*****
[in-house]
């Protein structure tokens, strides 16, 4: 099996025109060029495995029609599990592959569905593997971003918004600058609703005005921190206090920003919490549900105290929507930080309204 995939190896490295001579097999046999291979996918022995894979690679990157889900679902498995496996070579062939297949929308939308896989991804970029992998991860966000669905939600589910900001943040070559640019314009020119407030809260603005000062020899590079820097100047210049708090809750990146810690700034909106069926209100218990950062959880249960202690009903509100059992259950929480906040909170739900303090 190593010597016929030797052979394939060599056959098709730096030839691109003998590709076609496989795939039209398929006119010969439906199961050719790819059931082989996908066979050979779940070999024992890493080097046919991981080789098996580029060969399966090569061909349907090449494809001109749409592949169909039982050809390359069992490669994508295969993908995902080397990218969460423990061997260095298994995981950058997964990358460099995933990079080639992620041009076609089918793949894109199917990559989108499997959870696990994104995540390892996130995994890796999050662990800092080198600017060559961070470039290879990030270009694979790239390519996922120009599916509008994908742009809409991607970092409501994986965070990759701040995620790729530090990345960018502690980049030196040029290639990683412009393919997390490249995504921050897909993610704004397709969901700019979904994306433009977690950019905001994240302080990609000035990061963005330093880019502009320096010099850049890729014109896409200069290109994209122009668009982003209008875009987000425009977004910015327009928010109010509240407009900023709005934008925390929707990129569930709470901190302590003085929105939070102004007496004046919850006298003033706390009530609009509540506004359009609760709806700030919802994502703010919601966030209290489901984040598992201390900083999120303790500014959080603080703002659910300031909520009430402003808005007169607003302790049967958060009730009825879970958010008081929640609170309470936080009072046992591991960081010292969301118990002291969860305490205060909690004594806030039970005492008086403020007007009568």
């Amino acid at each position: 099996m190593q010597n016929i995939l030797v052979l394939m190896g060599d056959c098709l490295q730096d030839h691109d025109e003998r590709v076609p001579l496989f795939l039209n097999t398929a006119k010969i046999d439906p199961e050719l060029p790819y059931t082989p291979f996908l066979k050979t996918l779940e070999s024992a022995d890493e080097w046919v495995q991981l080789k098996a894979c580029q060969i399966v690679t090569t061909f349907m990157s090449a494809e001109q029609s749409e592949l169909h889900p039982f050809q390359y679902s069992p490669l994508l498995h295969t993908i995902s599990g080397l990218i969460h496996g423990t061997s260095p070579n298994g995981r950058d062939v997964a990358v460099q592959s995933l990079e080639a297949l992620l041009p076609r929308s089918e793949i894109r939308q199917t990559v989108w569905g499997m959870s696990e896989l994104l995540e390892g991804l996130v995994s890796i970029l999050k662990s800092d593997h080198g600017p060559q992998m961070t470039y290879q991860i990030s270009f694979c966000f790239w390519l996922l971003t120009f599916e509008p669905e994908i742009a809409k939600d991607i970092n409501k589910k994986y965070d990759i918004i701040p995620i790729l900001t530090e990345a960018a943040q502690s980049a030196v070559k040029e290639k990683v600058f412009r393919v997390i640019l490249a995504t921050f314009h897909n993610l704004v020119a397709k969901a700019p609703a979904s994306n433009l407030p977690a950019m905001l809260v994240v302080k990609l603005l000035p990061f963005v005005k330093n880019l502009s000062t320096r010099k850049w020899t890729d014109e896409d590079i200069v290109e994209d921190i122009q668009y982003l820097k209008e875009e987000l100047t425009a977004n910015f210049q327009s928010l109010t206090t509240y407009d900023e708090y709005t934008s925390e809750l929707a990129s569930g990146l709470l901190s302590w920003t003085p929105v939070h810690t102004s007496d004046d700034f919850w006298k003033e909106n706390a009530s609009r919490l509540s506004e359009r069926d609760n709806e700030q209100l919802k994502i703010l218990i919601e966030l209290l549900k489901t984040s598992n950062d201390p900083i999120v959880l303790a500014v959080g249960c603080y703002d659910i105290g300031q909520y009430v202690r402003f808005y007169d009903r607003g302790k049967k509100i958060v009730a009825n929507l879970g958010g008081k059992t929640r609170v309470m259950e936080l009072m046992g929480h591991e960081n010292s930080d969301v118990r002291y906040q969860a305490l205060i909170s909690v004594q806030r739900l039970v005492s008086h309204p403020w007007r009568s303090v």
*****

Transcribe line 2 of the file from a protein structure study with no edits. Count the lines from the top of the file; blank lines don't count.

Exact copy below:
């Protein structure tokens, strides 16, 4: 099996025109060029495995029609599990592959569905593997971003918004600058609703005005921190206090920003919490549900105290929507930080309204 995939190896490295001579097999046999291979996918022995894979690679990157889900679902498995496996070579062939297949929308939308896989991804970029992998991860966000669905939600589910900001943040070559640019314009020119407030809260603005000062020899590079820097100047210049708090809750990146810690700034909106069926209100218990950062959880249960202690009903509100059992259950929480906040909170739900303090 190593010597016929030797052979394939060599056959098709730096030839691109003998590709076609496989795939039209398929006119010969439906199961050719790819059931082989996908066979050979779940070999024992890493080097046919991981080789098996580029060969399966090569061909349907090449494809001109749409592949169909039982050809390359069992490669994508295969993908995902080397990218969460423990061997260095298994995981950058997964990358460099995933990079080639992620041009076609089918793949894109199917990559989108499997959870696990994104995540390892996130995994890796999050662990800092080198600017060559961070470039290879990030270009694979790239390519996922120009599916509008994908742009809409991607970092409501994986965070990759701040995620790729530090990345960018502690980049030196040029290639990683412009393919997390490249995504921050897909993610704004397709969901700019979904994306433009977690950019905001994240302080990609000035990061963005330093880019502009320096010099850049890729014109896409200069290109994209122009668009982003209008875009987000425009977004910015327009928010109010509240407009900023709005934008925390929707990129569930709470901190302590003085929105939070102004007496004046919850006298003033706390009530609009509540506004359009609760709806700030919802994502703010919601966030209290489901984040598992201390900083999120303790500014959080603080703002659910300031909520009430402003808005007169607003302790049967958060009730009825879970958010008081929640609170309470936080009072046992591991960081010292969301118990002291969860305490205060909690004594806030039970005492008086403020007007009568």